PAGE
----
DE&E: Chapter 3:2

Thomas continues describing the essence of a thing. There’s a lot packed into this short paragraph:

The nature, however, or the essence thus understood can be considered in two ways.

OK; we’ll take them in turn.

First, we can consider it according to its proper notion, and this is to consider it absolutely. In this way, nothing is true of the essence except what pertains to it absolutely: thus everything else that may be attributed to it will be attributed falsely. For example, to man, in that which he is a man, pertains animal and rational and the other things that fall in his definition; white or black or whatever else of this kind that is not in the notion of humanity does not pertain to man in that which he is a man.

In other words, Socrates is a man; and when we say that we say that he is a rational animal, and that he is a being composed of matter and the form of humanity. We do not address his color, wisdom, ethnicity, cleanliness, location, or what have you.

This is not a surprise; these things are clearly accidents. So why bring it up here?

Hence, if it is asked whether this nature, considered in this way, can be said to be one or many, we should concede neither alternative, for both are beyond the concept of humanity, and either may befall the conception of man. If plurality were in the concept of this nature, it could never be one, but nevertheless it is one as it exists in Socrates. Similarly, if unity were in the notion of this nature, then it would be one and the same in Socrates and Plato, and it could not be made many in the many individuals.

Aha! If the essence were many, then it can’t be one; and yet it is one in Socrates. Thus, Thomas avoids nominalism. But if the essence were a unity, then it would be one in the same in Socrates, Plato, me, you, and Thomas himself, and we would all be one Man, rather than many men. Thus, Thomas avoids Platonic idealism. I suspect he got this example from Aristotle; and I wonder if it tickled Aristotle to use Plato in this context.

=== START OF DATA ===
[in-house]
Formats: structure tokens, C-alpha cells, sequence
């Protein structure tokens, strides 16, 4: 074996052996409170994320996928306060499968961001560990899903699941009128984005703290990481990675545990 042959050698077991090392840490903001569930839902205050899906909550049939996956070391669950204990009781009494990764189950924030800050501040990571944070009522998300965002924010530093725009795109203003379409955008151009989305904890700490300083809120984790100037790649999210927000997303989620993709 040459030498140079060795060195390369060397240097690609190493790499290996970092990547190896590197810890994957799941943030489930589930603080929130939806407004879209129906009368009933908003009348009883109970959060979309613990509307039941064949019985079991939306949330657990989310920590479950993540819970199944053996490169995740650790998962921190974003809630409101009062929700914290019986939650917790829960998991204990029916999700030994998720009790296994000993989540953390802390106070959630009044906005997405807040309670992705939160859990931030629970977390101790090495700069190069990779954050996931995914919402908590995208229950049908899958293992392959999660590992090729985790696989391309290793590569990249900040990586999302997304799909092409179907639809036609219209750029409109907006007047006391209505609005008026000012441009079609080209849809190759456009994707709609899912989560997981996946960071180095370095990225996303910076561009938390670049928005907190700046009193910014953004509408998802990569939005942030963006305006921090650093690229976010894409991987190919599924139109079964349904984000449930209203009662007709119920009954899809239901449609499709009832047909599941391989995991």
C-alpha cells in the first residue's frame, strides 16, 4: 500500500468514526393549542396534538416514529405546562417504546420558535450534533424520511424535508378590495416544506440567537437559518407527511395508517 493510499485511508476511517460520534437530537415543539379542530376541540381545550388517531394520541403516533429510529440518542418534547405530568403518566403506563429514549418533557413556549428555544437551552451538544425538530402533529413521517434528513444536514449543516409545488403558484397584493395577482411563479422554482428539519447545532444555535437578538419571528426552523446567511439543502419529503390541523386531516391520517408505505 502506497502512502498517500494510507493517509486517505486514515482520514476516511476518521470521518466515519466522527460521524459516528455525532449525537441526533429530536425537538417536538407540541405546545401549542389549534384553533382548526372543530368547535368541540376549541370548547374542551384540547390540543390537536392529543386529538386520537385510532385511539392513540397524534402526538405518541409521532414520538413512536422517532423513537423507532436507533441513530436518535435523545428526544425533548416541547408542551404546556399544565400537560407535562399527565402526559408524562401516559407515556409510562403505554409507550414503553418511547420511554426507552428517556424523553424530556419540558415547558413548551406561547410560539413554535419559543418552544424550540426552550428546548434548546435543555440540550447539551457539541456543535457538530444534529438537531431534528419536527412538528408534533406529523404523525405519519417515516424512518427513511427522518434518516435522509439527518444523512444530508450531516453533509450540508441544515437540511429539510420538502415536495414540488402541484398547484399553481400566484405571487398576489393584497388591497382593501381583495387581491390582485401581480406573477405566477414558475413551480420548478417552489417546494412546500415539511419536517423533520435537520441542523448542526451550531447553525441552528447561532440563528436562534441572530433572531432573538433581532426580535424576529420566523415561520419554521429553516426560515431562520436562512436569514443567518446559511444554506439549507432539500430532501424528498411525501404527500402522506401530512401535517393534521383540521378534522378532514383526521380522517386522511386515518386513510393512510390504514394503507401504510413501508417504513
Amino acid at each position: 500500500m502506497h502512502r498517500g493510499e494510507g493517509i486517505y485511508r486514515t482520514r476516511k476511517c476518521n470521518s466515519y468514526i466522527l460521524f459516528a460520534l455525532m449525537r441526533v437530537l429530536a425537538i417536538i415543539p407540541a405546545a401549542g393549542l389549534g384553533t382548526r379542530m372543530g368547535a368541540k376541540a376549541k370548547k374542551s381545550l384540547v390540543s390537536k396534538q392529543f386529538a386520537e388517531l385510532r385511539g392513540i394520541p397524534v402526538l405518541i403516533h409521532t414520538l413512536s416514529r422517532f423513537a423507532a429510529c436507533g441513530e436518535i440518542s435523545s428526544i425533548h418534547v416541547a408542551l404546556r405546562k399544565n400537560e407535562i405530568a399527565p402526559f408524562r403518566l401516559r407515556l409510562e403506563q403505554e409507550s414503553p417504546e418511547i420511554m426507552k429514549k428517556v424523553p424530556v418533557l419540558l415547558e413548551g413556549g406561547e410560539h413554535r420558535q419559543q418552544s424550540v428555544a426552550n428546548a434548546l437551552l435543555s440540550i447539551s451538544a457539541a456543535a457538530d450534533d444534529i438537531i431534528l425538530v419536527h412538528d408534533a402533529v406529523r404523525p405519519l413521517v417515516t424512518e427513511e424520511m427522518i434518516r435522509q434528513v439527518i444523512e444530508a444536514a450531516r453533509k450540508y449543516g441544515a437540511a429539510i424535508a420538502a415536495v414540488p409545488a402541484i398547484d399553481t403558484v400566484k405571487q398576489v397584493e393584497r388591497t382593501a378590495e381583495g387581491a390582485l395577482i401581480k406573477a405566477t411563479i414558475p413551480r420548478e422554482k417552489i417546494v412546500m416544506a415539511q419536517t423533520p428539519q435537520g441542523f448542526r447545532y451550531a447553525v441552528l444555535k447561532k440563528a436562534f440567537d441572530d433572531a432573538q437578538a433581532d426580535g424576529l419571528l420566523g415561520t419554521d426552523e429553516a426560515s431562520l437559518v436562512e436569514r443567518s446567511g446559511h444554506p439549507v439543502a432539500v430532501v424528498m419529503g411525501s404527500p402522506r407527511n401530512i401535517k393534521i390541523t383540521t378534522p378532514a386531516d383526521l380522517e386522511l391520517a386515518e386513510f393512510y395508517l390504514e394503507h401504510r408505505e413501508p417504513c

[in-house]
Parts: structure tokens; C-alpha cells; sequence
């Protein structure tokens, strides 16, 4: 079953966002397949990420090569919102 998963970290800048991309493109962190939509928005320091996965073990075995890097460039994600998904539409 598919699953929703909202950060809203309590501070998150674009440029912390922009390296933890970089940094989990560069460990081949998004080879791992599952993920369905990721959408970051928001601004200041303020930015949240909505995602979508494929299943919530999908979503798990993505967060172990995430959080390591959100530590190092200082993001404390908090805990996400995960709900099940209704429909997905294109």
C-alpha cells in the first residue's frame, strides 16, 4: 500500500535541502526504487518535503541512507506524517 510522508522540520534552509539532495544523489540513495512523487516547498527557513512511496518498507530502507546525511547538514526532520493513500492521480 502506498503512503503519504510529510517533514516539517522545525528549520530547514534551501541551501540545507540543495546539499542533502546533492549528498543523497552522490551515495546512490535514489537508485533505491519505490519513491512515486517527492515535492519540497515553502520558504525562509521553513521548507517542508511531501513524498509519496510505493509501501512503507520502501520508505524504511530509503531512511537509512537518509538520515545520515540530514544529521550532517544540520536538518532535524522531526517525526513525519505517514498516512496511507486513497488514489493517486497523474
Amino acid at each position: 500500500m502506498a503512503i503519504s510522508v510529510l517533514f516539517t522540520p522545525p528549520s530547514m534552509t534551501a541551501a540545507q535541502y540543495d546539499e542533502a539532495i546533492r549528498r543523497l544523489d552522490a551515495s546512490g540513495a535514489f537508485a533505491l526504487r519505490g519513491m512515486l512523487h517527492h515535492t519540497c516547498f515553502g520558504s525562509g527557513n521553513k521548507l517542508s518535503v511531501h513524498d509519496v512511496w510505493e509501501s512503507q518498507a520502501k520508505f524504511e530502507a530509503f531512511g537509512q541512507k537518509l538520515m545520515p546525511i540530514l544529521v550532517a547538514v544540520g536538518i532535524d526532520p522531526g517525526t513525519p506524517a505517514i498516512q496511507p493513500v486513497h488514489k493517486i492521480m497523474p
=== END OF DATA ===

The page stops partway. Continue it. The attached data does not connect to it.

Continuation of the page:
Instead, quantity evidently isn’t a concept that applies to essences.

OK, that was the first sense; what’s the second?

Second, we can also consider the existence the essence has in this thing or in that: in this way something can be predicated of the essence accidentally by reason of what the essence is in, as when we say that man is white because Socrates is white, although this does not pertain to man in that which he is a man.

So anything that can be predicated of this man can be predicated of Man in general. I fancy what he’s talking about here is the extension of the term man: in this sense, Man consists of all men with all of their accidents.

3 Responses to “DE&E: Chapter 3:2”

  1. Your first comment about Socrates is out of place. Thomas is considering essence in the absolute sense, to which pertains animal and rational and whatever is included in them, like animate, body, etc, beyond any individual.

    Accidental predication can be done of the essence as it exists in the particular. It is accidentally true to say, “man is white” because this man is white. But it is not true to say that of the essence absolutely considered, even in an accidental way, because those considerations are beyond the absolute essence – everything not pertaining to it absolutely is denied.

    But if we’re talking about the essence in the absolute sense, then no accidental predication is true.

  2. Will says:

    Let me be clear on this: my example involving Socrates is out of place because the discussion has no place for individuals, is that it? We’re talking about essence in its absolute sense, not about individuals.

    I think I understood that, actually, though the example was flawed; I don’t yet see how talking about Socrates led me astray.

    The part that’s confusing me, then, is the “man is white” part. If it’s (accidentally) true to say that, then it’s equally true to say “man is black”, “man is brown”, and so forth, because some individual men are black and brown. OK; but why not say “Some men are white”, or “Man can be white”? “Man is white” may be true in a sense, but it strikes me as a misleading sense.

  3. Correct, when discussing the essence in the absolute sense, the individual is irrelevant. That’s all I meant, not that it was wrong or anything, just wrongly placed.

    “Man is white” IS true in a sense – in what sense? accidentally, which is WHY it strikes you as misleading – in fact, this is exactly what the Sophists use to argue things. This goes back to the predicables – a thing can be predicated of another accidentally, or properly (always but not essentially), or essentially (always and only), which itself can be either generically or specifically.

    The key is to realize IN WHAT WAY this is true, and that is accidentally only.